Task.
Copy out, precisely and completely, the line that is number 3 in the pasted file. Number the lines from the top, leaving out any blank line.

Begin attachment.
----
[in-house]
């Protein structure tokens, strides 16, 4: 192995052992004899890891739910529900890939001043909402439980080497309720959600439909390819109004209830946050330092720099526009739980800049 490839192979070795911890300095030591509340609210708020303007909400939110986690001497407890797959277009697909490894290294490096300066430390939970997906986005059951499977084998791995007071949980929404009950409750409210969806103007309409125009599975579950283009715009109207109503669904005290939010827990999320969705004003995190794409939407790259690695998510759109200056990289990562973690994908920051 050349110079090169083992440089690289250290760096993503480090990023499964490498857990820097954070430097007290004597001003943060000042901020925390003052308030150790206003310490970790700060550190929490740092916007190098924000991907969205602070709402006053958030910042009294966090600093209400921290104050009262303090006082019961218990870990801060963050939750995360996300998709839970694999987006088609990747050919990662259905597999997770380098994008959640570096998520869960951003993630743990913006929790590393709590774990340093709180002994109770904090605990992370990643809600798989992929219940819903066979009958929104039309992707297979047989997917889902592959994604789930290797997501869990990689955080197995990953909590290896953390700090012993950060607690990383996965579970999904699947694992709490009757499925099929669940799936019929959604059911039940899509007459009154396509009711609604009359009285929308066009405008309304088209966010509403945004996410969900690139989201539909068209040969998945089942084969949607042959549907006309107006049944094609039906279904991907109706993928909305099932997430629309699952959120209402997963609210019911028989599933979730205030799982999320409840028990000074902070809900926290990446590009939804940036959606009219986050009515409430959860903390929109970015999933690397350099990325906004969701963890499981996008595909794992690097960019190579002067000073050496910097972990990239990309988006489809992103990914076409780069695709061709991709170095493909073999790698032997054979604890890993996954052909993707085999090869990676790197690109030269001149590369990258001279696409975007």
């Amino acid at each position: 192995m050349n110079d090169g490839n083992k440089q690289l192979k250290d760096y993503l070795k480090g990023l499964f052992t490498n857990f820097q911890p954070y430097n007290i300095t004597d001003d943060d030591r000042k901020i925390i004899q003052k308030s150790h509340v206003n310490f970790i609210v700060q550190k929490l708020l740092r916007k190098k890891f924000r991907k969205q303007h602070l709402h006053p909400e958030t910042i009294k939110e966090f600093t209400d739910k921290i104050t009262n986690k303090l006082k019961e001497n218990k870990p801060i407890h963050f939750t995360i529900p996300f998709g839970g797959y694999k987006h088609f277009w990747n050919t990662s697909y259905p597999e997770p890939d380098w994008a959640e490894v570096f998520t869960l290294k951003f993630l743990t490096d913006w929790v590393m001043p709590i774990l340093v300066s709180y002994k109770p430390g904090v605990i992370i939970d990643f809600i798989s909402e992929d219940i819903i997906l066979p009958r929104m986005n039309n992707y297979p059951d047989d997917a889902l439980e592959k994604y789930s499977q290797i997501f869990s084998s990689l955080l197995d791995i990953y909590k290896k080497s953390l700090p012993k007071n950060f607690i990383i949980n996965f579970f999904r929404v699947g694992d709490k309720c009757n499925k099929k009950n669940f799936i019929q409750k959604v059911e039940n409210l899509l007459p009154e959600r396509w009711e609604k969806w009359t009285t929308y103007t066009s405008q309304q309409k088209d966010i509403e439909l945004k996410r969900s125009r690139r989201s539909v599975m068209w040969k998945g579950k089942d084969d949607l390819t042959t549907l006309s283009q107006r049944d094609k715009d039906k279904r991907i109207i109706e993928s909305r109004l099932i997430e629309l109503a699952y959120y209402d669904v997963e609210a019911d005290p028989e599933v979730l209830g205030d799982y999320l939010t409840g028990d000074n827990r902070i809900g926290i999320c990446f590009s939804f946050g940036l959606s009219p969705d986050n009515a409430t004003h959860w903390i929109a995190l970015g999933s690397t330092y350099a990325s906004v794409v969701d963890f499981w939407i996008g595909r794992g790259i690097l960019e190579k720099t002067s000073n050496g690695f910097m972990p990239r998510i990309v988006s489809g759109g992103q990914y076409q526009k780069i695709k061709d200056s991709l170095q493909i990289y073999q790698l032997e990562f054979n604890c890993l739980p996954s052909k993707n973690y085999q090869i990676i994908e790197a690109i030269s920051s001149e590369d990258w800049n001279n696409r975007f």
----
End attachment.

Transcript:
């Amino acid at each position: 192995m050349n110079d090169g490839n083992k440089q690289l192979k250290d760096y993503l070795k480090g990023l499964f052992t490498n857990f820097q911890p954070y430097n007290i300095t004597d001003d943060d030591r000042k901020i925390i004899q003052k308030s150790h509340v206003n310490f970790i609210v700060q550190k929490l708020l740092r916007k190098k890891f924000r991907k969205q303007h602070l709402h006053p909400e958030t910042i009294k939110e966090f600093t209400d739910k921290i104050t009262n986690k303090l006082k019961e001497n218990k870990p801060i407890h963050f939750t995360i529900p996300f998709g839970g797959y694999k987006h088609f277009w990747n050919t990662s697909y259905p597999e997770p890939d380098w994008a959640e490894v570096f998520t869960l290294k951003f993630l743990t490096d913006w929790v590393m001043p709590i774990l340093v300066s709180y002994k109770p430390g904090v605990i992370i939970d990643f809600i798989s909402e992929d219940i819903i997906l066979p009958r929104m986005n039309n992707y297979p059951d047989d997917a889902l439980e592959k994604y789930s499977q290797i997501f869990s084998s990689l955080l197995d791995i990953y909590k290896k080497s953390l700090p012993k007071n950060f607690i990383i949980n996965f579970f999904r929404v699947g694992d709490k309720c009757n499925k099929k009950n669940f799936i019929q409750k959604v059911e039940n409210l899509l007459p009154e959600r396509w009711e609604k969806w009359t009285t929308y103007t066009s405008q309304q309409k088209d966010i509403e439909l945004k996410r969900s125009r690139r989201s539909v599975m068209w040969k998945g579950k089942d084969d949607l390819t042959t549907l006309s283009q107006r049944d094609k715009d039906k279904r991907i109207i109706e993928s909305r109004l099932i997430e629309l109503a699952y959120y209402d669904v997963e609210a019911d005290p028989e599933v979730l209830g205030d799982y999320l939010t409840g028990d000074n827990r902070i809900g926290i999320c990446f590009s939804f946050g940036l959606s009219p969705d986050n009515a409430t004003h959860w903390i929109a995190l970015g999933s690397t330092y350099a990325s906004v794409v969701d963890f499981w939407i996008g595909r794992g790259i690097l960019e190579k720099t002067s000073n050496g690695f910097m972990p990239r998510i990309v988006s489809g759109g992103q990914y076409q526009k780069i695709k061709d200056s991709l170095q493909i990289y073999q790698l032997e990562f054979n604890c890993l739980p996954s052909k993707n973690y085999q090869i990676i994908e790197a690109i030269s920051s001149e590369d990258w800049n001279n696409r975007f």